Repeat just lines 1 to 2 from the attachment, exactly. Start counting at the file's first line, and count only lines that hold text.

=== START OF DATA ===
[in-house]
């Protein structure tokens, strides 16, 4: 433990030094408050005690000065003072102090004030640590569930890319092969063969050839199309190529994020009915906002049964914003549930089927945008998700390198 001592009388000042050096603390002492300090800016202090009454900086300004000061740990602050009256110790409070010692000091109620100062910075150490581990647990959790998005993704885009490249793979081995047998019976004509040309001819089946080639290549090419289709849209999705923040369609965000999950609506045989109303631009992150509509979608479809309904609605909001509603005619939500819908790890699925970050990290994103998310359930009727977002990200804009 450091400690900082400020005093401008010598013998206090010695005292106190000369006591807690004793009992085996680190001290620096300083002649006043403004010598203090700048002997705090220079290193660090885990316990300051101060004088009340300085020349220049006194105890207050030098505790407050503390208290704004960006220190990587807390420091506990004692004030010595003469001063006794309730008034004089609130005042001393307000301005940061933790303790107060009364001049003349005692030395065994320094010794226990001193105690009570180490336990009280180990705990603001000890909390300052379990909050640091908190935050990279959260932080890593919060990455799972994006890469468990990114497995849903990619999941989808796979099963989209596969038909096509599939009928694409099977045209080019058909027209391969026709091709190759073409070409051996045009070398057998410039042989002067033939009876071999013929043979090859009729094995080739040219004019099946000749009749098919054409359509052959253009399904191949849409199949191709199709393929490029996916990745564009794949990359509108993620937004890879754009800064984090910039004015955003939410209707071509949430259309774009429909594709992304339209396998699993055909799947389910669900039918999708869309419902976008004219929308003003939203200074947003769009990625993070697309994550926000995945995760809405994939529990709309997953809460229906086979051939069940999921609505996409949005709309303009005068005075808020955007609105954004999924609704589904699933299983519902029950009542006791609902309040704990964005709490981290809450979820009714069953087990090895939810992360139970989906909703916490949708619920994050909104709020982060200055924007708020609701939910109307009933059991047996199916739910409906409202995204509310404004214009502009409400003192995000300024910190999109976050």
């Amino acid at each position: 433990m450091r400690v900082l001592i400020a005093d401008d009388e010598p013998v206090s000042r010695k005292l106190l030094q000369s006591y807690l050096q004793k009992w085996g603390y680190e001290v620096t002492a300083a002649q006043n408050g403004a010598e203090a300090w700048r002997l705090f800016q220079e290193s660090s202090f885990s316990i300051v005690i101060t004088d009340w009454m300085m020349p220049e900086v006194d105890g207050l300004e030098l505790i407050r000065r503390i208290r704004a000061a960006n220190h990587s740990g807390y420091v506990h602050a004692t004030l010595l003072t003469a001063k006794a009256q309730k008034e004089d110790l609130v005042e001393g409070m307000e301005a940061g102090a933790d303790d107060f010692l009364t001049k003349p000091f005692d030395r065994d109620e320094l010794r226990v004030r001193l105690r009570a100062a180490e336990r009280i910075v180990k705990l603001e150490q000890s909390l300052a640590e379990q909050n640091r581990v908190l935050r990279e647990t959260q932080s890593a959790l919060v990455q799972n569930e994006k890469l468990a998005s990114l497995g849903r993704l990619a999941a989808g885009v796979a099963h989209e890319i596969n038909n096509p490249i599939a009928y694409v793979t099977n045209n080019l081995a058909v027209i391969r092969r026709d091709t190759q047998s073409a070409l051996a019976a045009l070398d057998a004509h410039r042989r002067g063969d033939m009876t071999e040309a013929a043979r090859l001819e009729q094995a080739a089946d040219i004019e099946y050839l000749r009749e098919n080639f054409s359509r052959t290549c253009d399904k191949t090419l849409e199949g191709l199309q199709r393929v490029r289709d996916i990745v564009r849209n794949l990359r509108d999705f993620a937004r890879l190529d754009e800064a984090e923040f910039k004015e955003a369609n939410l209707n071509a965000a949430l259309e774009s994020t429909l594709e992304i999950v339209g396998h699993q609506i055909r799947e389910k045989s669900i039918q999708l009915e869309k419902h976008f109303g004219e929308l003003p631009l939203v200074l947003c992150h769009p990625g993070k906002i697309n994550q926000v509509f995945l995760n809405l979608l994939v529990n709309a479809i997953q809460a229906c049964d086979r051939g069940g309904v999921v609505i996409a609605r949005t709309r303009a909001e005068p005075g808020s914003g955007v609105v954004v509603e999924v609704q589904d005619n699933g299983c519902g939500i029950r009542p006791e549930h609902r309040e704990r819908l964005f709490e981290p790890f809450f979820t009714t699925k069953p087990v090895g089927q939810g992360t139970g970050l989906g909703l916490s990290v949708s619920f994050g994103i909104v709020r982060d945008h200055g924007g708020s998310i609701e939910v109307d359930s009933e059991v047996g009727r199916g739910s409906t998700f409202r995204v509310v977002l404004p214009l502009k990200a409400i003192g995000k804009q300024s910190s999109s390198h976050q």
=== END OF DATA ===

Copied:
[in-house]
């Protein structure tokens, strides 16, 4: 433990030094408050005690000065003072102090004030640590569930890319092969063969050839199309190529994020009915906002049964914003549930089927945008998700390198 001592009388000042050096603390002492300090800016202090009454900086300004000061740990602050009256110790409070010692000091109620100062910075150490581990647990959790998005993704885009490249793979081995047998019976004509040309001819089946080639290549090419289709849209999705923040369609965000999950609506045989109303631009992150509509979608479809309904609605909001509603005619939500819908790890699925970050990290994103998310359930009727977002990200804009 450091400690900082400020005093401008010598013998206090010695005292106190000369006591807690004793009992085996680190001290620096300083002649006043403004010598203090700048002997705090220079290193660090885990316990300051101060004088009340300085020349220049006194105890207050030098505790407050503390208290704004960006220190990587807390420091506990004692004030010595003469001063006794309730008034004089609130005042001393307000301005940061933790303790107060009364001049003349005692030395065994320094010794226990001193105690009570180490336990009280180990705990603001000890909390300052379990909050640091908190935050990279959260932080890593919060990455799972994006890469468990990114497995849903990619999941989808796979099963989209596969038909096509599939009928694409099977045209080019058909027209391969026709091709190759073409070409051996045009070398057998410039042989002067033939009876071999013929043979090859009729094995080739040219004019099946000749009749098919054409359509052959253009399904191949849409199949191709199709393929490029996916990745564009794949990359509108993620937004890879754009800064984090910039004015955003939410209707071509949430259309774009429909594709992304339209396998699993055909799947389910669900039918999708869309419902976008004219929308003003939203200074947003769009990625993070697309994550926000995945995760809405994939529990709309997953809460229906086979051939069940999921609505996409949005709309303009005068005075808020955007609105954004999924609704589904699933299983519902029950009542006791609902309040704990964005709490981290809450979820009714069953087990090895939810992360139970989906909703916490949708619920994050909104709020982060200055924007708020609701939910109307009933059991047996199916739910409906409202995204509310404004214009502009409400003192995000300024910190999109976050």